Battambang and Beyond….traveling in Northern Cambodia

Commercial Street in Battambang, Cambodia

Commercial Street in Battambang, Cambodia

Busing it up to Battambang proved much easier than expected.  My friend Barbara and I had made reservations the night before through the hotel and the bus company sent a tuk tuk to pick us up in the morning and take us to the bus terminal ( included in the price).  The 291Km trip took us 5 hours along reasonable good roads for the nominal fee of  $6.

We had made no hotel reservations before hand and found a place about a block from where the bus dumped us off…The Asia Hotel…which turned out to be quite nice and very reasonable. My room which was large had all the amenities one would need including AirCon and WiFi.  The only drawback was this four story hotel had no elevator and I was on the third floor…but it was only $13 a night. Good thing I’m traveling light these days or it could have been heart attack city.

The Bank of Cambodia in Battambang

The Bank of Cambodia in Battambang

The town was a sleepy old place of about 140,000 people and with much of the commercial area left over from an early 1900’s French Colonial building boom. Most of the buildings along the river are old French shop houses in various states of disrepair.  The one exception is the Bank of Cambodia which has a jewel of a building along the river front.  Just like small towns in the US, it is always the Banks and Funeral Homes that have the nicest buildings.  One of the most interesting buildings in town is the restored governor’s mansion which dates from 1907 and is a prime example of French Colonial Architecture.

Upper floor of an old French shop house in Battambang

Upper floor of an old French shop house in Battambang

As I walked around the town I found it difficult to develop any great affinity for Battambang…there just was not enough to engage one for more than a couple of days.  Having said that, my friend Barbara really liked the town and even considered coming back and staying for a few months. For me this is one of those places you would come if you had a terminal illness and the doctor told you that you only had 3 months to live……because 3 months would seem like three years.

Bamboo Train Driver Outside Battambang

Bamboo Train Driver Outside Battambang

While there we did go on the Bamboo Train (known locally as “Norrie”) which is a rudimentary rail system that emerged after the madness of the Khmer Rouge.  It was ingenious really…homemade flatbeds made from bamboo with self fashioned wheels and a small engine about the size of a lawnmower engine for power.  With the roads in total disrepair and no bus system the people developed their own rudimentary transport system.  Using the existing narrow gauge rail lines left over from the French these flatbeds hauled products, produce and people at a minimum cost.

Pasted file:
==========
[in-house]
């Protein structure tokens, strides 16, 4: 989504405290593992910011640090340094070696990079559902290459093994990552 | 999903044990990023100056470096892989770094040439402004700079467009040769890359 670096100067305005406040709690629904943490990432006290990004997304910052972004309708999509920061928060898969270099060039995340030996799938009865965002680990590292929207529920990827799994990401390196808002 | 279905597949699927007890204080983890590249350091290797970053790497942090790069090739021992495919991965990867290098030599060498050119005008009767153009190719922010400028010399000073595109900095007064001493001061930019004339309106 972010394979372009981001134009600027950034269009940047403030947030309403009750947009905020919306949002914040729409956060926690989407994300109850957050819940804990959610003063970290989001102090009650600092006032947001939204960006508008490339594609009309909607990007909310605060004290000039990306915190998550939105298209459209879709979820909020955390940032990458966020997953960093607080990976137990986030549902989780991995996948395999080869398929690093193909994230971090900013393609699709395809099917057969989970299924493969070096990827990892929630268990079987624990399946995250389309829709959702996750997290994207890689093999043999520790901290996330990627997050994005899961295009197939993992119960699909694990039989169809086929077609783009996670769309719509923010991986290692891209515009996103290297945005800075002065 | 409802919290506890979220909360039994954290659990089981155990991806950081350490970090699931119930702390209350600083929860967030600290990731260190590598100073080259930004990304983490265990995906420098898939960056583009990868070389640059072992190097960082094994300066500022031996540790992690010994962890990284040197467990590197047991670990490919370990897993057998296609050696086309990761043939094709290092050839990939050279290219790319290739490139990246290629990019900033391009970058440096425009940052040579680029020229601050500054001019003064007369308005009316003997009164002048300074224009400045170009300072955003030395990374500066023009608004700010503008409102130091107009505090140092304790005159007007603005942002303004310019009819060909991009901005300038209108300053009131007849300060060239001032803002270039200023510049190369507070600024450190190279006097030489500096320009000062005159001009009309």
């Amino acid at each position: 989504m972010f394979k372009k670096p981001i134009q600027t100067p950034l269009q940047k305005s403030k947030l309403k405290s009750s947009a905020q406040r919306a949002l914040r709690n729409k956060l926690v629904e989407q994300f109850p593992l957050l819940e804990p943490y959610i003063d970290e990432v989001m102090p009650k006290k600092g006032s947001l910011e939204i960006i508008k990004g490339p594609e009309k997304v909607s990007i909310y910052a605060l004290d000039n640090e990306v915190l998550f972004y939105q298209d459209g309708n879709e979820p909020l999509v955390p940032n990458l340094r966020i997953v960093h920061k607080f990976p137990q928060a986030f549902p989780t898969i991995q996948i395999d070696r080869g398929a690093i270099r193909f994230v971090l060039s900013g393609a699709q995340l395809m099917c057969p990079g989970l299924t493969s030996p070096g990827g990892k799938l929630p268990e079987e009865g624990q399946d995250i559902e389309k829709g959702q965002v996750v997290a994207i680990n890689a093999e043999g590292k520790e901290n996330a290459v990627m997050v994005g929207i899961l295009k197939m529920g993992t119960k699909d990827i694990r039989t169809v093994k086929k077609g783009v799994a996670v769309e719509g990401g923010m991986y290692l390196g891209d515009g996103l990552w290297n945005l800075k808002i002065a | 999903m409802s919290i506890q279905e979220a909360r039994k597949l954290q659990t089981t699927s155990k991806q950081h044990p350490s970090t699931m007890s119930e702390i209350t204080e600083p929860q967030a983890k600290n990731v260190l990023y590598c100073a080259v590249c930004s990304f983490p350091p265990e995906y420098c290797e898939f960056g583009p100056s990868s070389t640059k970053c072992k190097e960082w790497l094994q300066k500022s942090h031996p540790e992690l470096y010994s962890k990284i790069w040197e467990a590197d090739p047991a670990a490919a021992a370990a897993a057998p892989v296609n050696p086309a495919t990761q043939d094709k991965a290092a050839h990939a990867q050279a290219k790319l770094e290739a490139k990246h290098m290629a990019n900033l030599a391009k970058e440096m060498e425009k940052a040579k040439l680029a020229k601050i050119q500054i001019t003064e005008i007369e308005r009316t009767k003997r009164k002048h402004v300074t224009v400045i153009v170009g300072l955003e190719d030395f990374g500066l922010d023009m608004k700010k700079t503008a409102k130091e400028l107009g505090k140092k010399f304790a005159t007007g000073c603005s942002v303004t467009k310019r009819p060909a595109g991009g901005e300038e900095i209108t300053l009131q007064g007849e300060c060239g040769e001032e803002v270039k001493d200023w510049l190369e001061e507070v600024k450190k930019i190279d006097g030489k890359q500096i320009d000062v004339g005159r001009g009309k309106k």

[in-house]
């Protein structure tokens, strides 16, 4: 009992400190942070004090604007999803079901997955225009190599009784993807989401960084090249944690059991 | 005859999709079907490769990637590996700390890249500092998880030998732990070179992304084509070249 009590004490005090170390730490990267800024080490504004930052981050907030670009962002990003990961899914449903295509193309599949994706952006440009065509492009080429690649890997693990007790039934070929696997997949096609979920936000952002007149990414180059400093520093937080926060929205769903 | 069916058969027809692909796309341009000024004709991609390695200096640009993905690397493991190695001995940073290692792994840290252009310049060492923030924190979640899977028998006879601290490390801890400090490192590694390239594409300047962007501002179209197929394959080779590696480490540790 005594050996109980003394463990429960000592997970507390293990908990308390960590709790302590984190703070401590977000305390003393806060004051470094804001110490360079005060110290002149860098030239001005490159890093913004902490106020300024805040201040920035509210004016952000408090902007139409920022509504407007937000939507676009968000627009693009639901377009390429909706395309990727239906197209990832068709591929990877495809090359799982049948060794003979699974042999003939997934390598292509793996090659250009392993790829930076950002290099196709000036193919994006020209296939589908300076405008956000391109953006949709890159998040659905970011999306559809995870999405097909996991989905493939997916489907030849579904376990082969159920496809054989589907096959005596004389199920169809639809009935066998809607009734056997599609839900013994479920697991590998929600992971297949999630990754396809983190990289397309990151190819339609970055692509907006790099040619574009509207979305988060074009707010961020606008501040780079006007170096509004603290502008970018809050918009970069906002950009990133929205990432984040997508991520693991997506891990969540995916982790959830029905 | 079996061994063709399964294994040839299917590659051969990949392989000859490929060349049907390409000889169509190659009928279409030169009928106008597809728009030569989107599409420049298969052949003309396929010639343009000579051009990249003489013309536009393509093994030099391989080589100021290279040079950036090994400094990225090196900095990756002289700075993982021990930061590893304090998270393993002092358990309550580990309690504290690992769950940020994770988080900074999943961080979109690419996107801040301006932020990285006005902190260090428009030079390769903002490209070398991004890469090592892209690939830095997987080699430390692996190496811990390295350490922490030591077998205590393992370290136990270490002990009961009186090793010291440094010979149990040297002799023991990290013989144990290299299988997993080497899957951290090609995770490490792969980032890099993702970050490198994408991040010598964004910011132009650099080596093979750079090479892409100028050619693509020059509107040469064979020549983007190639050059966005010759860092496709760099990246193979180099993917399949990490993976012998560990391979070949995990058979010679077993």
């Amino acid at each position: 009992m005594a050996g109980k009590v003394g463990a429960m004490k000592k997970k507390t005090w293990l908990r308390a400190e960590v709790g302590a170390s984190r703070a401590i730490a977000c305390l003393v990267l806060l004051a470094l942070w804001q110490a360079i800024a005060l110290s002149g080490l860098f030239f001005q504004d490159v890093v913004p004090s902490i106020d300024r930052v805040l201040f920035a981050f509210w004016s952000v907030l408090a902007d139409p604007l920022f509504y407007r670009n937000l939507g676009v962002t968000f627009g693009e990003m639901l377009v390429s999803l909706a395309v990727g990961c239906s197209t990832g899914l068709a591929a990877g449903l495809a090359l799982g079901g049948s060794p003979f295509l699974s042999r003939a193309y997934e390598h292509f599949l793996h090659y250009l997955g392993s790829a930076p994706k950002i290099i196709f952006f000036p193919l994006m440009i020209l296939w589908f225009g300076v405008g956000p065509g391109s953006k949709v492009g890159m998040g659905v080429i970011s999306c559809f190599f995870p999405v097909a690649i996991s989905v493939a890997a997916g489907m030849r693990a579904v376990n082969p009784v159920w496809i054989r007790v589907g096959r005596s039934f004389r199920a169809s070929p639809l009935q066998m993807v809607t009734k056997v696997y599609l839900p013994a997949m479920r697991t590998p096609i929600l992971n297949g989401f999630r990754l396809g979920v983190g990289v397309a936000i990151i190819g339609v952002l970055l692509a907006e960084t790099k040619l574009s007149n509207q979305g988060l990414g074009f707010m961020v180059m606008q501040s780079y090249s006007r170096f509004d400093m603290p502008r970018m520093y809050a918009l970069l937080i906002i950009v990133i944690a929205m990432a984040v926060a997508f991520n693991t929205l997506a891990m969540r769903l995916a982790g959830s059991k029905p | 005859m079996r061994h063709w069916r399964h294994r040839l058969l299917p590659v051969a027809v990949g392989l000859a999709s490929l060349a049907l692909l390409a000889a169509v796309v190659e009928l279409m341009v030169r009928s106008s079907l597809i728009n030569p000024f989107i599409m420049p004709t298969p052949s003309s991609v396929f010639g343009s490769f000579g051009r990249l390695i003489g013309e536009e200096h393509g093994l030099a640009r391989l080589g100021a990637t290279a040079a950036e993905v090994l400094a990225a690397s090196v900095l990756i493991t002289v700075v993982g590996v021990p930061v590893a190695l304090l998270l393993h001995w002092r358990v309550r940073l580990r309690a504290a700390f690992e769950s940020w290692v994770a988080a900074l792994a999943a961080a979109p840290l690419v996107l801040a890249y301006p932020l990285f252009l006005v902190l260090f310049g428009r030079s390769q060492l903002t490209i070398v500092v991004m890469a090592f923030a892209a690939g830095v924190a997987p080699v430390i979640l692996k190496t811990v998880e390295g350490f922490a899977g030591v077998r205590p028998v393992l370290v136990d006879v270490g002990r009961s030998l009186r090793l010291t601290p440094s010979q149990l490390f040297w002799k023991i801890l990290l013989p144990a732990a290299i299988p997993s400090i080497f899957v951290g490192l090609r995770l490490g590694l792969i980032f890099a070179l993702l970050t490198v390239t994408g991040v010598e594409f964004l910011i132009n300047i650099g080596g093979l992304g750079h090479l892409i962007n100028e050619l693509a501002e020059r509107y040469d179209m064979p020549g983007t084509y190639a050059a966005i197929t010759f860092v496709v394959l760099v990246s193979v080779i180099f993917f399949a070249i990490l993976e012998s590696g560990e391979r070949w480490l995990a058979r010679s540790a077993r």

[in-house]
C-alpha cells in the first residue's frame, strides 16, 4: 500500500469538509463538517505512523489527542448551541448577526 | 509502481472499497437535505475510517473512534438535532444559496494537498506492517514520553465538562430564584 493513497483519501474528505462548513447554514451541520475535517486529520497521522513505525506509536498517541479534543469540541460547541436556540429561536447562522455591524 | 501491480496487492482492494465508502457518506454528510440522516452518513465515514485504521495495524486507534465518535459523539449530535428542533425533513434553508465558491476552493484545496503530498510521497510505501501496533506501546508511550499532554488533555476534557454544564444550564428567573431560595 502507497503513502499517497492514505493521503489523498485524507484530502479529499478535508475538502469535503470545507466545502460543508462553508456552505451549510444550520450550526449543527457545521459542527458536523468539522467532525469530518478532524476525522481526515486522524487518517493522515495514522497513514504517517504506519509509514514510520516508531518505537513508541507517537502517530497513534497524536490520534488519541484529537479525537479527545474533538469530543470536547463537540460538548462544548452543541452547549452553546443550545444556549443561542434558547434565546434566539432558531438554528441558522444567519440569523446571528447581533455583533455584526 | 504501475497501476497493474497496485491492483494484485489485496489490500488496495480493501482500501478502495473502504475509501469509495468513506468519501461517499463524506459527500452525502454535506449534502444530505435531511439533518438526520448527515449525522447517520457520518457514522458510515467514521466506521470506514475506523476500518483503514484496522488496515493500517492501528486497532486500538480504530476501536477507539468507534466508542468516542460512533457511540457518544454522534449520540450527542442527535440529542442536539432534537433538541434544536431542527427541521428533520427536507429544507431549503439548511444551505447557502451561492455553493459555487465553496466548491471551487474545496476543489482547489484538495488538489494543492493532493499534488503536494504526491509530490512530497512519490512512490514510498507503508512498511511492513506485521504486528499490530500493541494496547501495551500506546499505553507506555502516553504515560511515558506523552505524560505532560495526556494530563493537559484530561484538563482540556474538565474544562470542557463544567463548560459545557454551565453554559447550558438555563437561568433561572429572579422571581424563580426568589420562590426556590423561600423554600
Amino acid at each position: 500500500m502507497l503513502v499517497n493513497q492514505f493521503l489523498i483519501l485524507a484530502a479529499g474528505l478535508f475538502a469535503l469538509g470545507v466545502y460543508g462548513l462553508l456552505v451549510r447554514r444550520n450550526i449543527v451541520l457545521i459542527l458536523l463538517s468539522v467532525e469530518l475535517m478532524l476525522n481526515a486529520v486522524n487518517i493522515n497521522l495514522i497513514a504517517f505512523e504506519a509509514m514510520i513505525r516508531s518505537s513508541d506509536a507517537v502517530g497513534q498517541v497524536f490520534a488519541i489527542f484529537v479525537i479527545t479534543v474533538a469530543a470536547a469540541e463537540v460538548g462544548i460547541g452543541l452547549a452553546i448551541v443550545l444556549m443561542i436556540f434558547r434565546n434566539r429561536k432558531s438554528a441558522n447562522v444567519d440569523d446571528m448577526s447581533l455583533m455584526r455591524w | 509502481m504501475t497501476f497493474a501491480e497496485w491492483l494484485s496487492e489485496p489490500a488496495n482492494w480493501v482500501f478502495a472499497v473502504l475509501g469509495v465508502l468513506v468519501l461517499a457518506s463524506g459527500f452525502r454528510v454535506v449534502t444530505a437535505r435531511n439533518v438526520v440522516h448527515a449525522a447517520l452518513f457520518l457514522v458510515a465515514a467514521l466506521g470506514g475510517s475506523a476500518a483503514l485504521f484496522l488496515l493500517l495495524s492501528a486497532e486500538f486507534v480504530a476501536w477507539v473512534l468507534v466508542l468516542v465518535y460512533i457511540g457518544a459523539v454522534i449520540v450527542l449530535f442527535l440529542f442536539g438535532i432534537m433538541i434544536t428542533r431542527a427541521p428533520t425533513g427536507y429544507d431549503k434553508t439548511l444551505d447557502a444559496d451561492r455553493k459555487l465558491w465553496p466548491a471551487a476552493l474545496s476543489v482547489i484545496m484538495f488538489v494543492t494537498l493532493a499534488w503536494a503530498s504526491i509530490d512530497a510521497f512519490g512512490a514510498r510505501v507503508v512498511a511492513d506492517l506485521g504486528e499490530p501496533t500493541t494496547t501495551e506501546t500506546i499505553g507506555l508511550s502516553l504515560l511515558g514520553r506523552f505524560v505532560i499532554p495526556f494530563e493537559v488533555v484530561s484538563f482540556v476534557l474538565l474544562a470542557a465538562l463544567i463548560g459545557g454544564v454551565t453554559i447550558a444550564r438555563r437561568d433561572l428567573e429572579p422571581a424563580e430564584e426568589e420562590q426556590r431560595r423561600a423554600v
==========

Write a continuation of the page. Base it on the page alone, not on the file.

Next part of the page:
Dismantling a Bamboo Train car so another could pass

Dismantling a Bamboo Train car so another could pass

Today it is a tourist attraction and for $5 one gets to ride down and back on a 12Km stretch of track between  O’Dambang and O’Sralau villages….both of which consist of no more than a handful of buildings.  Cars run both ways on the track, so often times you have to stop and the car you are riding on is disassembled and taken off the track till the other cars pass and then your flatbed is quickly put back together and you are on your way once again. It’s a nice ride through the countryside past rice fields and pastureland dotted with palm trees but it can be a bit jarring. The cars move along at about 30Km and hour but because of the low center of gravity one gets the sense of much greater speed.  The noise from the engine along with the sounds made by the metal wheels on the uneven tracks makes it impossible to have a conversation.

Refreshments at the end of the Bamboo Train ride

Refreshments at the end of the Bamboo Train ride

Construction is underway on a new rail line using this old right of way that will haul freight up and down the country.  In its hay day in the 1980’s there were supposedly more than a thousand of these Norrie’s operating on 600 Km of track and the one in Battambang is the last of the lot and their days are numbered.

The Bamboo Train Heading Home

The Bamboo Train Heading Home

I enjoyed the experience a great deal.  It was one of those things that could go either way….from terribly boring to great fun…on this one the needle on the experience-o-meter is leaning towards great fun.

About Larry Bosco

In 2010 I had one of those “Is this all there is” moments and so in January 2011 I retired from Real Estate Appraising, sold off all my worldly goods and headed out as a solo traveler in search of a new place to live. Since then I’ve traveled around the world, made new friends and had many great adventures and some not so great. After staying almost a year in Cuenca, Ecuador I have headed back to South East Asia where I began the journey in 2011. Currently I am living in Chiang Mai, Thailand
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5 Responses to Battambang and Beyond….traveling in Northern Cambodia

  1. Claudia Hammer says:

    I just love getting pictures and commentary from the other side of the globe! Love the picture of the bank, the contrast of the yellow building against the blue sky is wonderful. How smart they are to make their own rail system.

  2. Daniel Kerkhoff says:

    Thanks Larry for your photos and writing! I have a high school friend who survived the killing field of Cambodia and is now a social worker in Massachuetts and I really appreciate the experiences you’re having there. Keep adventuring!

  3. Gordie cleland says:

    Another great post! Keep em coming Larry.

    You sure you didn’t work for National Geographic at some point?..
    Cheers for Canada

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